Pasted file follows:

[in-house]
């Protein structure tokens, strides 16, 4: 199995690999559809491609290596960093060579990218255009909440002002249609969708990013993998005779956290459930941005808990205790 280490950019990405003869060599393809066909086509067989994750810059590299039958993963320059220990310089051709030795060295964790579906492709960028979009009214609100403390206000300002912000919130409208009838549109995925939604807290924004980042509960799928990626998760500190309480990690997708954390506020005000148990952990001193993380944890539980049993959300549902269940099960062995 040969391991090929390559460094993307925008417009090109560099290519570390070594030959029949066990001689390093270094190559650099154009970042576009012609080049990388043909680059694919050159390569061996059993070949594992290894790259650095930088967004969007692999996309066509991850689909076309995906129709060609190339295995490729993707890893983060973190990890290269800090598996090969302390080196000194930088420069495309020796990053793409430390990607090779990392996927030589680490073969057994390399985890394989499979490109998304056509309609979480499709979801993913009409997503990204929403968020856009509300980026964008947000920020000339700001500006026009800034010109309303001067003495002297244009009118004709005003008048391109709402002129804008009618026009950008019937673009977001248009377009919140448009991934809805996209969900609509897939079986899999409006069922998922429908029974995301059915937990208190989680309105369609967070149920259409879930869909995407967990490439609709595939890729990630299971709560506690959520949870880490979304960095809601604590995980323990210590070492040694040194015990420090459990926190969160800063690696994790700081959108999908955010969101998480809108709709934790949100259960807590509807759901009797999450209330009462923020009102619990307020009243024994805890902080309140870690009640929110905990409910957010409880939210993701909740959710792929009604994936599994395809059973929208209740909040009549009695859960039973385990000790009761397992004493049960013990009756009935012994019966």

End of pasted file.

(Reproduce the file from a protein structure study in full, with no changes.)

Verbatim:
[in-house]
């Protein structure tokens, strides 16, 4: 199995690999559809491609290596960093060579990218255009909440002002249609969708990013993998005779956290459930941005808990205790 280490950019990405003869060599393809066909086509067989994750810059590299039958993963320059220990310089051709030795060295964790579906492709960028979009009214609100403390206000300002912000919130409208009838549109995925939604807290924004980042509960799928990626998760500190309480990690997708954390506020005000148990952990001193993380944890539980049993959300549902269940099960062995 040969391991090929390559460094993307925008417009090109560099290519570390070594030959029949066990001689390093270094190559650099154009970042576009012609080049990388043909680059694919050159390569061996059993070949594992290894790259650095930088967004969007692999996309066509991850689909076309995906129709060609190339295995490729993707890893983060973190990890290269800090598996090969302390080196000194930088420069495309020796990053793409430390990607090779990392996927030589680490073969057994390399985890394989499979490109998304056509309609979480499709979801993913009409997503990204929403968020856009509300980026964008947000920020000339700001500006026009800034010109309303001067003495002297244009009118004709005003008048391109709402002129804008009618026009950008019937673009977001248009377009919140448009991934809805996209969900609509897939079986899999409006069922998922429908029974995301059915937990208190989680309105369609967070149920259409879930869909995407967990490439609709595939890729990630299971709560506690959520949870880490979304960095809601604590995980323990210590070492040694040194015990420090459990926190969160800063690696994790700081959108999908955010969101998480809108709709934790949100259960807590509807759901009797999450209330009462923020009102619990307020009243024994805890902080309140870690009640929110905990409910957010409880939210993701909740959710792929009604994936599994395809059973929208209740909040009549009695859960039973385990000790009761397992004493049960013990009756009935012994019966």